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Jake Peavy pitches Americana music on the side

San Francisco Giants pitcher Jake Peavy works against the Oakland Athletics during the first inning of a baseball game Wednesday, June 29, 2016, in Oakland, Calif.
San Francisco Giants pitcher Jake Peavy works against the Oakland Athletics during the first inning of a baseball game Wednesday, June 29, 2016, in Oakland, Calif. The Associated Press

Fourth of July weekend means it’s time to celebrate the heritage and traditions that make us a single people. “Americana,” we call it all, and what better transcends our differences than baseball and music? On both counts, you can paint Jake Peavy in red, white and U.S. blues.

We all know Peavy, who has won 151 games and a Cy Young Award in 15 major-league seasons. Peavy, who has started for two World Series championship teams, holds down a spot in the Giants’ starting rotation.

So much for Peavy’s arm. It’s his soul we’re talking about, and it has gushed forth the past couple of years into the emerging music genre that has laid claim to the very title of “Americana.” It brings together the sounds and stories of a working, praying, dancing, fighting, gambling, loving people. They’ve spun them for nearly three centuries from factories and farms, churches and social clubs, country towns and big cities. They sing them with a country twang and a gospel shout, backed at times by an Appalachian reel, powered at others by a rock ’n’ roll backbeat, often infused with a touch of the blues.

Old Timey has become New Timey, and don’t forget to throw some Zydecajun into the mix – and hip-hop, too.

Peavy, 35, feels American roots music in his bones. He grew up with it in the gospel he heard in church and in the Merle Haggard and Waylon Jennings records he stacked on his pop’s record player in the living room of their home in Mobile, Ala.

He plays guitar and he sings, sometimes with accomplished artists such as Jackie Greene, the blues-centric Torch Club graduate. He’s set up a studio in Mobile in the hope of fostering a hometown sound to rival the upstate Alabama musical cradle of Muscle Shoals, a launching point for artists ranging from Percy Sledge to the Drive-By Truckers.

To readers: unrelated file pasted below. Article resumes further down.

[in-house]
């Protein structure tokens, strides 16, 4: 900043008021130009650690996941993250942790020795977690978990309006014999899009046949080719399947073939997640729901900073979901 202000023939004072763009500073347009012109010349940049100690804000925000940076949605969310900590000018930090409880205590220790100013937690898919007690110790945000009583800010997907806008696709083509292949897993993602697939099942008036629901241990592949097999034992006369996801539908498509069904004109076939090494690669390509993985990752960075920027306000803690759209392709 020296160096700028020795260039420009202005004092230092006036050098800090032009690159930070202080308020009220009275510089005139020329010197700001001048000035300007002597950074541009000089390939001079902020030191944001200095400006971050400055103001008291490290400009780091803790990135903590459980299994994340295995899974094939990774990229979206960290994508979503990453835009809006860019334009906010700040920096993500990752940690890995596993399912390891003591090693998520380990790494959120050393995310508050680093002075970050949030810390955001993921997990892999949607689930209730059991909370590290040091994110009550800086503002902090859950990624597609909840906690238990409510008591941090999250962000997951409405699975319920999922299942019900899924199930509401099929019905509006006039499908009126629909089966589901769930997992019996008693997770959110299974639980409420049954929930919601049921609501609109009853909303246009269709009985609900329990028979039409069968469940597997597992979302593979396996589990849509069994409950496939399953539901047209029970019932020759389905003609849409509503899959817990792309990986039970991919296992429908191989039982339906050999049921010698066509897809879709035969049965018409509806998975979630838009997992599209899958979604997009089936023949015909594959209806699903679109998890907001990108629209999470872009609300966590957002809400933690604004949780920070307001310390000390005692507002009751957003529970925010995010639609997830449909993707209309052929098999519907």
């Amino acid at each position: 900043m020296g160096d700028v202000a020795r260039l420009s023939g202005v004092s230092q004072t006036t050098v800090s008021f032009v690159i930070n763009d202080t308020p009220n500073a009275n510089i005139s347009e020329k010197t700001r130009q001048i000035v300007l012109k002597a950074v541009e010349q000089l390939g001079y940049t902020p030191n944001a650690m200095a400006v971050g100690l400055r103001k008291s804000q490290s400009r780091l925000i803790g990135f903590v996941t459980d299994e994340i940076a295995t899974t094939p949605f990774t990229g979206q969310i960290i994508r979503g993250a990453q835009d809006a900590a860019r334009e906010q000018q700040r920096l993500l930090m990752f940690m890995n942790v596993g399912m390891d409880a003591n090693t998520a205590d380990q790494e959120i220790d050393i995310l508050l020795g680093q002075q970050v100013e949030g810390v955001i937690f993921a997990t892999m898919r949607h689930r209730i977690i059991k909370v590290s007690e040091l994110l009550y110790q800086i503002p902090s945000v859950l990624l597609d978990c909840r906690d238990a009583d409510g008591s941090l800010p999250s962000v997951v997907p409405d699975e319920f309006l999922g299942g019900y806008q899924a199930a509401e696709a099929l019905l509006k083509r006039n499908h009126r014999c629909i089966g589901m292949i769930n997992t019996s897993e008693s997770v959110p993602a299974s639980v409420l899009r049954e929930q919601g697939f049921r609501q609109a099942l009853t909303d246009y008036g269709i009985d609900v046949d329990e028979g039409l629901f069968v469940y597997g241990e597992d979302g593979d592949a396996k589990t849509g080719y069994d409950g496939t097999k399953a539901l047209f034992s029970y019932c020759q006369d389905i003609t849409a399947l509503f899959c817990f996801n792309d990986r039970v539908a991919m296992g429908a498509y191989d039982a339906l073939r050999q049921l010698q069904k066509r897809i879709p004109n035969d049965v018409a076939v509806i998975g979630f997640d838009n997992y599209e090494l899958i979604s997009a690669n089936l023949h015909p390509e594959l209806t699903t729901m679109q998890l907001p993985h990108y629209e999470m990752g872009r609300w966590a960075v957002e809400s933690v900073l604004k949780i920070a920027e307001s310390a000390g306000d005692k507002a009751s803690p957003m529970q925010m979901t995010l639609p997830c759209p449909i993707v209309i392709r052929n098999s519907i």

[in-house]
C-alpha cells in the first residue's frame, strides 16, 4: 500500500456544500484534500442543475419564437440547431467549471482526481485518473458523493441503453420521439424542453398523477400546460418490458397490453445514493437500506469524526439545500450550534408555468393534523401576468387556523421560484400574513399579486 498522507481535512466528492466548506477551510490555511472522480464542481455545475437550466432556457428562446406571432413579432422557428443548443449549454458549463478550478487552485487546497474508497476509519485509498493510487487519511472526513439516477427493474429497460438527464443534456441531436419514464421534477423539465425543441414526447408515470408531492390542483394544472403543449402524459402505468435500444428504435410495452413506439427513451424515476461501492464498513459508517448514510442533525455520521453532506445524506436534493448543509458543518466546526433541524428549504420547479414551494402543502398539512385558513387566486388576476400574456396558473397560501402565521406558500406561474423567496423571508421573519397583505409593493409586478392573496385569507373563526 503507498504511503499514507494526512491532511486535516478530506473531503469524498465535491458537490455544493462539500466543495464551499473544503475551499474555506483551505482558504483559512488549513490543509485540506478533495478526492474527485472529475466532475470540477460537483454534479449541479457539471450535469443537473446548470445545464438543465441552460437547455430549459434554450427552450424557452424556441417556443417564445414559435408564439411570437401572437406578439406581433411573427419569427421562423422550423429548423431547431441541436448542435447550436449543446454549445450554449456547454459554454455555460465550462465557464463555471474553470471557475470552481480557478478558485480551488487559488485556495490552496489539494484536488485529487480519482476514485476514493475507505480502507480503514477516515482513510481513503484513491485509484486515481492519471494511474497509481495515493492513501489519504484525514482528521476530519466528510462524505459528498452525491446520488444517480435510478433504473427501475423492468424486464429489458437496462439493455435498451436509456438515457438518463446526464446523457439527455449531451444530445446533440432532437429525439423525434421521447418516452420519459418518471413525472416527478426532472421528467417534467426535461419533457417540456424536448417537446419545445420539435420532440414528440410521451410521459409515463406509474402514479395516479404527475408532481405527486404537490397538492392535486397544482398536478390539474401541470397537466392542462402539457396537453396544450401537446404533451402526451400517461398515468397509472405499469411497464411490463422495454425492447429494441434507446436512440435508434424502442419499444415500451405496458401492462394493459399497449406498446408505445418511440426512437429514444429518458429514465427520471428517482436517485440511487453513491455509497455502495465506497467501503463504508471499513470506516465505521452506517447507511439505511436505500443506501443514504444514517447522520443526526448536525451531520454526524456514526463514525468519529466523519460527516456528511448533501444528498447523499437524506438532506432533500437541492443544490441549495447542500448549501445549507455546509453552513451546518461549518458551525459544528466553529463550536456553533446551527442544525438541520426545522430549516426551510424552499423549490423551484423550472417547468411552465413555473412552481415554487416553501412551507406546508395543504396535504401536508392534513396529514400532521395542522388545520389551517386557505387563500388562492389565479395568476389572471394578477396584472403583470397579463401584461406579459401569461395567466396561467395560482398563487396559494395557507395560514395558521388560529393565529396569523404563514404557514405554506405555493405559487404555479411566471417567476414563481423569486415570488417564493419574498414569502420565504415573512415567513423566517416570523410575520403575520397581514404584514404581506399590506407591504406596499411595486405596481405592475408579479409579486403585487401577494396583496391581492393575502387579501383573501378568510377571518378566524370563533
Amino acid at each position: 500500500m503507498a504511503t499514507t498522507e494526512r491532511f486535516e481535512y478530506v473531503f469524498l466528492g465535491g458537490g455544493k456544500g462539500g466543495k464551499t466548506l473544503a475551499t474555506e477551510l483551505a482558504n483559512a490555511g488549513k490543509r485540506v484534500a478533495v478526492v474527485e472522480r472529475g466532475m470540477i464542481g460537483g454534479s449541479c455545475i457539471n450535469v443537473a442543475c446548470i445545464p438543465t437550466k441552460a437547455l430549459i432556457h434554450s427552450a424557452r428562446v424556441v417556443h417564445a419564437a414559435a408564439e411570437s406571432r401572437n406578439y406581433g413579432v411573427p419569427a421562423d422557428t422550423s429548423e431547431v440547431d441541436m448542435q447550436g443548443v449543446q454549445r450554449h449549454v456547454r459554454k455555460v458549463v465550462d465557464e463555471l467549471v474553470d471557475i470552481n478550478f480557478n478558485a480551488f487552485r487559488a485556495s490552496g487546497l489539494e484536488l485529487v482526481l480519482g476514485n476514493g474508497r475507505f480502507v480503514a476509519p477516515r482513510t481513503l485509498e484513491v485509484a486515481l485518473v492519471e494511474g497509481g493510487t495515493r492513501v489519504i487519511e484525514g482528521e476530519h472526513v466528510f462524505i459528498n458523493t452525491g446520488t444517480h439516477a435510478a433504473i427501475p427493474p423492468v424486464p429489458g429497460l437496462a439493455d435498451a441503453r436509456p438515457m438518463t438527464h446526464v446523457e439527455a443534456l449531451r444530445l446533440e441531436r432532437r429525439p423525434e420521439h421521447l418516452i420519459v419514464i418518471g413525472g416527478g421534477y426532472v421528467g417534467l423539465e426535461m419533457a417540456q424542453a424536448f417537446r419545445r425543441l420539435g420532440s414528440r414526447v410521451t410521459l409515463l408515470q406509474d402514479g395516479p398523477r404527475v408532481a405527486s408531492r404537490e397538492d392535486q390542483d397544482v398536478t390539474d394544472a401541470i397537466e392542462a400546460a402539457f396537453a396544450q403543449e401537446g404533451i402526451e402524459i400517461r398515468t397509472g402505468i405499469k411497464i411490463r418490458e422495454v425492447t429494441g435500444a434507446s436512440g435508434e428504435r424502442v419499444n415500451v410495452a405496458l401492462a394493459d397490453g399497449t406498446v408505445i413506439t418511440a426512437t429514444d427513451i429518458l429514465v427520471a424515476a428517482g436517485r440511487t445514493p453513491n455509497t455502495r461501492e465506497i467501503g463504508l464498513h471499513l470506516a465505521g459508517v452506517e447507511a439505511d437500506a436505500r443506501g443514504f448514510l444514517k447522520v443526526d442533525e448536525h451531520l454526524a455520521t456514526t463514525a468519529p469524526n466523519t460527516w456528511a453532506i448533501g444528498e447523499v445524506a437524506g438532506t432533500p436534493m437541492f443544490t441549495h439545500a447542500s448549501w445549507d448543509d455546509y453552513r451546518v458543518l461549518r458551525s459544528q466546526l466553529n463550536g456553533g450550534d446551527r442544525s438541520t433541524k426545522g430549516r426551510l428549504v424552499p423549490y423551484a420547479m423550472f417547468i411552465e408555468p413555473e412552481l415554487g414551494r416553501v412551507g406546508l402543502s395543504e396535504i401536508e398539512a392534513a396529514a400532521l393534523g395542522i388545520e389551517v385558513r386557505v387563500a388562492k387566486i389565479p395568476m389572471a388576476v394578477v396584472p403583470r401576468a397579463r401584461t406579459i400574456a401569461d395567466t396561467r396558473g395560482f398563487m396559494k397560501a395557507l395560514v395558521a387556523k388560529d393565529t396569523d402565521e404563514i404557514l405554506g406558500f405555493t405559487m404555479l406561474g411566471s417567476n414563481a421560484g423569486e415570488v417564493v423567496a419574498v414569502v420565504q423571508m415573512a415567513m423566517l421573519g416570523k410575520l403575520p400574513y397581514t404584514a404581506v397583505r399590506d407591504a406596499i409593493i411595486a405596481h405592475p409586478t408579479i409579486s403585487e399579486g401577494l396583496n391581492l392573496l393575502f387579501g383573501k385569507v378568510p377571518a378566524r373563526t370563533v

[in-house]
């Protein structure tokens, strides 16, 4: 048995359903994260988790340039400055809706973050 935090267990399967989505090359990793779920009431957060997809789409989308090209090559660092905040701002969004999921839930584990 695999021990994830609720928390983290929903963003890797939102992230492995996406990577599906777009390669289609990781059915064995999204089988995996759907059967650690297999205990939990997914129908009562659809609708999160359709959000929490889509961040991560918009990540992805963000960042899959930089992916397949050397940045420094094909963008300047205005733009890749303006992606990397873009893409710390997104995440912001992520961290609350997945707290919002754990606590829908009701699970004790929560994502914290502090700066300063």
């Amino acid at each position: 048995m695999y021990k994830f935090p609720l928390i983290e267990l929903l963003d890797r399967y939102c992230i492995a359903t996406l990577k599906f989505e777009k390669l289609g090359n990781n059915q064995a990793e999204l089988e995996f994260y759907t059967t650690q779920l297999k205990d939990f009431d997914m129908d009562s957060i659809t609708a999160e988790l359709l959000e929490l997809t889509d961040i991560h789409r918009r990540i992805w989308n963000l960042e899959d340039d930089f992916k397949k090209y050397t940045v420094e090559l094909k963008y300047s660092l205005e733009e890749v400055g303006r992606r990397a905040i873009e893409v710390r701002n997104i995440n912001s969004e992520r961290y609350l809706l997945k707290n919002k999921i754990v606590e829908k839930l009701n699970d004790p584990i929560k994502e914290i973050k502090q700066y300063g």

“We could have built a studio in a lot of places, but we want our hometown of Mobile, Ala., that has so much musical talent and so much musical history – we want to bring that to light and really just create a scene that promotes culture and promotes community, and music certainly helps that,” Peavy said.

Even the music capitals of Nashville and Memphis, Tenn., New Orleans and Austin, Texas, needed someone like Peavy to kick-start them toward greatness. So did Chicago, where Chess Records made history and where Peavy pitched for the White Sox. Then there is San Francisco, where the Sixties gave rise to psychedelic rock and where Peavy fell deeply into the never-ending groove laid down a half-century ago by the Grateful Dead.

“Americana, traditional-like music, is a lot of what the scene here was birthed on,” Peavy said. “The thing I love about being in San Francisco, really, is just getting closer to the scene of what the Grateful Dead and what all the bands in the early Sixties out here were able to do. When you look at the music that was played here during that time, or even the Grateful Dead’s catalog, you can hear almost every genre of music throughout their body of work. It’s been something that’s been great to explore.”

Peavy knows baseball provides the foundation for his rising musical celebrity. Pitching is his true gift, and baseball is his focus, “my first love,” he said – the thing that makes his musical passion resonate with baseball folk who share it.

He also knows that as surely as the C chord follows the G, stockpiling major-league innings one day will become only a memory. So he’s transitioning into music. Even during his precious remaining seasons in baseball, he’s using music and benefit concerts promoted through his Jake Peavy Foundation to raise money for U.S. military veterans, to bring some joy to the sick and dying, to help out young kids at risk.

“I just want to be an ambassador for music and just share it in any which way possible,” Peavy said. “Any great city you look at, any great, thriving community, has a base of music to be born out of, and through my foundation we’re promoting music and the arts, and getting a chance to go to these hospitals and play a song for a kid who is not having a good day, who is terminally ill. And it is life-changing, when you watch what music can do in that environment.”

The day after Wednesday’s frustrating loss to the A’s, Peavy ran himself into a lather in a workout room beneath the Oakland Coliseum. Sweat poured down his face and into his ear buds that pumped out prospective set lists for important upcoming gigs. He’s putting a band together for an Aug. 17 Jake Peavy Foundation/Rex Foundation benefit at the Fillmore, to be followed the next day by a Giants pregame tribute to Jerry Garcia.

Looking to expand his mix, Peavy listened closely to Jimmy Cliff’s “Sitting in Limbo.” The song was a favorite cover the late Grateful Dead lead guitar great played in his side band, and Peavy needed to get the feel of the original.

Island music meets Americana in the heart of a right-hander out of Mobile, now pitching for San Francisco. Talk about a musical melting pot. It’s something to wave that flag about on Monday.

Andy Furillo: 916-321-1141, @andyfurillo